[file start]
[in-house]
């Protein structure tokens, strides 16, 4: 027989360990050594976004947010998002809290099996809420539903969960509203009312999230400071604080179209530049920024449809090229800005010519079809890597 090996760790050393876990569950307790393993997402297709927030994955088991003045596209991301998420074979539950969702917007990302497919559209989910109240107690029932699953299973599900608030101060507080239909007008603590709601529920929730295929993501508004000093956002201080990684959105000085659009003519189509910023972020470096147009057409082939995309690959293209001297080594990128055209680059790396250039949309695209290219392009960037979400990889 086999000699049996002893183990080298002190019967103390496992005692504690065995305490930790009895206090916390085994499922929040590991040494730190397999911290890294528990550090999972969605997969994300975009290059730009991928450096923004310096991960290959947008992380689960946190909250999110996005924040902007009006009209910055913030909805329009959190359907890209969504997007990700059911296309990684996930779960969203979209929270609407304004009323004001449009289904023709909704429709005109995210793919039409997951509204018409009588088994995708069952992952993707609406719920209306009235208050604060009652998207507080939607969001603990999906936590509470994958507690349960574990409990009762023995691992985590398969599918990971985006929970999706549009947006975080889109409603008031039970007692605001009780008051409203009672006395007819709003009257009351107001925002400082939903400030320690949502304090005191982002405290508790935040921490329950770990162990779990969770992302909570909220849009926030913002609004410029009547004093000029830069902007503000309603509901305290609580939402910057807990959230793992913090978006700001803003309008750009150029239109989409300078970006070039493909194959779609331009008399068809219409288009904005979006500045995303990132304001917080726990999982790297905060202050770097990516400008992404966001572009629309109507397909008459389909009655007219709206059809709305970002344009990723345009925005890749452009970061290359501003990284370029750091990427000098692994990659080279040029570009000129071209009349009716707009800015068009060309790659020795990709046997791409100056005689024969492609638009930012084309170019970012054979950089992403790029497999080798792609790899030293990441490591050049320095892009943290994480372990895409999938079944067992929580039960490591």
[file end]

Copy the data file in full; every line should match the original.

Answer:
[in-house]
């Protein structure tokens, strides 16, 4: 027989360990050594976004947010998002809290099996809420539903969960509203009312999230400071604080179209530049920024449809090229800005010519079809890597 090996760790050393876990569950307790393993997402297709927030994955088991003045596209991301998420074979539950969702917007990302497919559209989910109240107690029932699953299973599900608030101060507080239909007008603590709601529920929730295929993501508004000093956002201080990684959105000085659009003519189509910023972020470096147009057409082939995309690959293209001297080594990128055209680059790396250039949309695209290219392009960037979400990889 086999000699049996002893183990080298002190019967103390496992005692504690065995305490930790009895206090916390085994499922929040590991040494730190397999911290890294528990550090999972969605997969994300975009290059730009991928450096923004310096991960290959947008992380689960946190909250999110996005924040902007009006009209910055913030909805329009959190359907890209969504997007990700059911296309990684996930779960969203979209929270609407304004009323004001449009289904023709909704429709005109995210793919039409997951509204018409009588088994995708069952992952993707609406719920209306009235208050604060009652998207507080939607969001603990999906936590509470994958507690349960574990409990009762023995691992985590398969599918990971985006929970999706549009947006975080889109409603008031039970007692605001009780008051409203009672006395007819709003009257009351107001925002400082939903400030320690949502304090005191982002405290508790935040921490329950770990162990779990969770992302909570909220849009926030913002609004410029009547004093000029830069902007503000309603509901305290609580939402910057807990959230793992913090978006700001803003309008750009150029239109989409300078970006070039493909194959779609331009008399068809219409288009904005979006500045995303990132304001917080726990999982790297905060202050770097990516400008992404966001572009629309109507397909008459389909009655007219709206059809709305970002344009990723345009925005890749452009970061290359501003990284370029750091990427000098692994990659080279040029570009000129071209009349009716707009800015068009060309790659020795990709046997791409100056005689024969492609638009930012084309170019970012054979950089992403790029497999080798792609790899030293990441490591050049320095892009943290994480372990895409999938079944067992929580039960490591």